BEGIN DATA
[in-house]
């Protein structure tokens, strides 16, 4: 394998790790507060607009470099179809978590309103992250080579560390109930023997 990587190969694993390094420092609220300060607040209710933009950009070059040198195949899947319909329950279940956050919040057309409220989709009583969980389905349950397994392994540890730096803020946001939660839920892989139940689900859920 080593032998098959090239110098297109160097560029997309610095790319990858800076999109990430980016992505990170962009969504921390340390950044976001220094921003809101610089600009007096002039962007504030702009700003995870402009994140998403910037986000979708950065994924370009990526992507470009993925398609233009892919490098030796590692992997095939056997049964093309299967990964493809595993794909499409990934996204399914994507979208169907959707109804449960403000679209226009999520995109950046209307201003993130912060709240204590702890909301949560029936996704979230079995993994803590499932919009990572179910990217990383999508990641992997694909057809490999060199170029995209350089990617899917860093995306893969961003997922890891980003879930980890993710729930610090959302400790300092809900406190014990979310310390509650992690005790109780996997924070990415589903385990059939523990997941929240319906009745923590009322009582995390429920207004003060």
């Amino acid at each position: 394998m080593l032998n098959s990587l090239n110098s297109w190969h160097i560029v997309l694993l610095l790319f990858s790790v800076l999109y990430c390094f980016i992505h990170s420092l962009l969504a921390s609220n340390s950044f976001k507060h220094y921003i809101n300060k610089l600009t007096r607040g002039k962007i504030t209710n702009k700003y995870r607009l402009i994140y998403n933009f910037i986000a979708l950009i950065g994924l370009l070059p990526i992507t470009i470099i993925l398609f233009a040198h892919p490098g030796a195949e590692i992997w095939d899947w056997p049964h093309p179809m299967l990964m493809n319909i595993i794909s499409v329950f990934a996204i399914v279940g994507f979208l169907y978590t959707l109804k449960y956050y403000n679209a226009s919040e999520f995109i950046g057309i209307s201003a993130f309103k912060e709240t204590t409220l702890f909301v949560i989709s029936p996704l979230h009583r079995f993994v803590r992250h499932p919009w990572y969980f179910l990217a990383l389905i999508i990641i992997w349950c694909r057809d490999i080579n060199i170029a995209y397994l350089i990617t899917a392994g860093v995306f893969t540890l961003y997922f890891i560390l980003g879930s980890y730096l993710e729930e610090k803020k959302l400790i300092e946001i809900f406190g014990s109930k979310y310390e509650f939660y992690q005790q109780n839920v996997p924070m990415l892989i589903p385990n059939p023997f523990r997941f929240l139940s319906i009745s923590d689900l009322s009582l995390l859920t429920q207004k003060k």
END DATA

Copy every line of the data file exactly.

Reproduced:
[in-house]
């Protein structure tokens, strides 16, 4: 394998790790507060607009470099179809978590309103992250080579560390109930023997 990587190969694993390094420092609220300060607040209710933009950009070059040198195949899947319909329950279940956050919040057309409220989709009583969980389905349950397994392994540890730096803020946001939660839920892989139940689900859920 080593032998098959090239110098297109160097560029997309610095790319990858800076999109990430980016992505990170962009969504921390340390950044976001220094921003809101610089600009007096002039962007504030702009700003995870402009994140998403910037986000979708950065994924370009990526992507470009993925398609233009892919490098030796590692992997095939056997049964093309299967990964493809595993794909499409990934996204399914994507979208169907959707109804449960403000679209226009999520995109950046209307201003993130912060709240204590702890909301949560029936996704979230079995993994803590499932919009990572179910990217990383999508990641992997694909057809490999060199170029995209350089990617899917860093995306893969961003997922890891980003879930980890993710729930610090959302400790300092809900406190014990979310310390509650992690005790109780996997924070990415589903385990059939523990997941929240319906009745923590009322009582995390429920207004003060």
């Amino acid at each position: 394998m080593l032998n098959s990587l090239n110098s297109w190969h160097i560029v997309l694993l610095l790319f990858s790790v800076l999109y990430c390094f980016i992505h990170s420092l962009l969504a921390s609220n340390s950044f976001k507060h220094y921003i809101n300060k610089l600009t007096r607040g002039k962007i504030t209710n702009k700003y995870r607009l402009i994140y998403n933009f910037i986000a979708l950009i950065g994924l370009l070059p990526i992507t470009i470099i993925l398609f233009a040198h892919p490098g030796a195949e590692i992997w095939d899947w056997p049964h093309p179809m299967l990964m493809n319909i595993i794909s499409v329950f990934a996204i399914v279940g994507f979208l169907y978590t959707l109804k449960y956050y403000n679209a226009s919040e999520f995109i950046g057309i209307s201003a993130f309103k912060e709240t204590t409220l702890f909301v949560i989709s029936p996704l979230h009583r079995f993994v803590r992250h499932p919009w990572y969980f179910l990217a990383l389905i999508i990641i992997w349950c694909r057809d490999i080579n060199i170029a995209y397994l350089i990617t899917a392994g860093v995306f893969t540890l961003y997922f890891i560390l980003g879930s980890y730096l993710e729930e610090k803020k959302l400790i300092e946001i809900f406190g014990s109930k979310y310390e509650f939660y992690q005790q109780n839920v996997p924070m990415l892989i589903p385990n059939p023997f523990r997941f929240l139940s319906i009745s923590d689900l009322s009582l995390l859920t429920q207004k003060k």